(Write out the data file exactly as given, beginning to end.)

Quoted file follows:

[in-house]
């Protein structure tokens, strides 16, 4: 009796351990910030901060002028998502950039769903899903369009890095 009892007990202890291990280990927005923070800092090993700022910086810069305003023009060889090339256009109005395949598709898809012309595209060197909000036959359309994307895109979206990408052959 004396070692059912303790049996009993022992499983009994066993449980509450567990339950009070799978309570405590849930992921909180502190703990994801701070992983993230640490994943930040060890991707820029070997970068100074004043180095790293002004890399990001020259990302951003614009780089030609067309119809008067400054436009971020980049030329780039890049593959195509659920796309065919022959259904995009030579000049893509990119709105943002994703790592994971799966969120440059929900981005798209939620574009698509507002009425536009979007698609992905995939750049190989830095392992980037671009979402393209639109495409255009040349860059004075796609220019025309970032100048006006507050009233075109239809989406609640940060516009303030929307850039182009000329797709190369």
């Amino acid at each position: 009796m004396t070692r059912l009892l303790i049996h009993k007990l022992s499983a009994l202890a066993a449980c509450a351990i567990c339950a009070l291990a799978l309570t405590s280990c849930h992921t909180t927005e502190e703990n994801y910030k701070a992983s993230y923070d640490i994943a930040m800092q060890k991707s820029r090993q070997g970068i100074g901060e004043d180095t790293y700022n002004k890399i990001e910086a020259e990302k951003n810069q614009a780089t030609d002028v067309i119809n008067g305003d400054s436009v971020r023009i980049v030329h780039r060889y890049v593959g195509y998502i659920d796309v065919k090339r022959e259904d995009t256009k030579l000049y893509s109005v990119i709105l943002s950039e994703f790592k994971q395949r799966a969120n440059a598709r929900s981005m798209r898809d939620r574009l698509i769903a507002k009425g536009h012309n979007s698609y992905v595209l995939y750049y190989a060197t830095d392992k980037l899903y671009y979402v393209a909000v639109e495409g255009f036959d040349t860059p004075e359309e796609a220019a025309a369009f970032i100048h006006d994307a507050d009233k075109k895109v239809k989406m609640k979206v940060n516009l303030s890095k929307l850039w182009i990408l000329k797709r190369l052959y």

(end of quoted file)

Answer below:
[in-house]
């Protein structure tokens, strides 16, 4: 009796351990910030901060002028998502950039769903899903369009890095 009892007990202890291990280990927005923070800092090993700022910086810069305003023009060889090339256009109005395949598709898809012309595209060197909000036959359309994307895109979206990408052959 004396070692059912303790049996009993022992499983009994066993449980509450567990339950009070799978309570405590849930992921909180502190703990994801701070992983993230640490994943930040060890991707820029070997970068100074004043180095790293002004890399990001020259990302951003614009780089030609067309119809008067400054436009971020980049030329780039890049593959195509659920796309065919022959259904995009030579000049893509990119709105943002994703790592994971799966969120440059929900981005798209939620574009698509507002009425536009979007698609992905995939750049190989830095392992980037671009979402393209639109495409255009040349860059004075796609220019025309970032100048006006507050009233075109239809989406609640940060516009303030929307850039182009000329797709190369």
């Amino acid at each position: 009796m004396t070692r059912l009892l303790i049996h009993k007990l022992s499983a009994l202890a066993a449980c509450a351990i567990c339950a009070l291990a799978l309570t405590s280990c849930h992921t909180t927005e502190e703990n994801y910030k701070a992983s993230y923070d640490i994943a930040m800092q060890k991707s820029r090993q070997g970068i100074g901060e004043d180095t790293y700022n002004k890399i990001e910086a020259e990302k951003n810069q614009a780089t030609d002028v067309i119809n008067g305003d400054s436009v971020r023009i980049v030329h780039r060889y890049v593959g195509y998502i659920d796309v065919k090339r022959e259904d995009t256009k030579l000049y893509s109005v990119i709105l943002s950039e994703f790592k994971q395949r799966a969120n440059a598709r929900s981005m798209r898809d939620r574009l698509i769903a507002k009425g536009h012309n979007s698609y992905v595209l995939y750049y190989a060197t830095d392992k980037l899903y671009y979402v393209a909000v639109e495409g255009f036959d040349t860059p004075e359309e796609a220019a025309a369009f970032i100048h006006d994307a507050d009233k075109k895109v239809k989406m609640k979206v940060n516009l303030s890095k929307l850039w182009i990408l000329k797709r190369l052959y």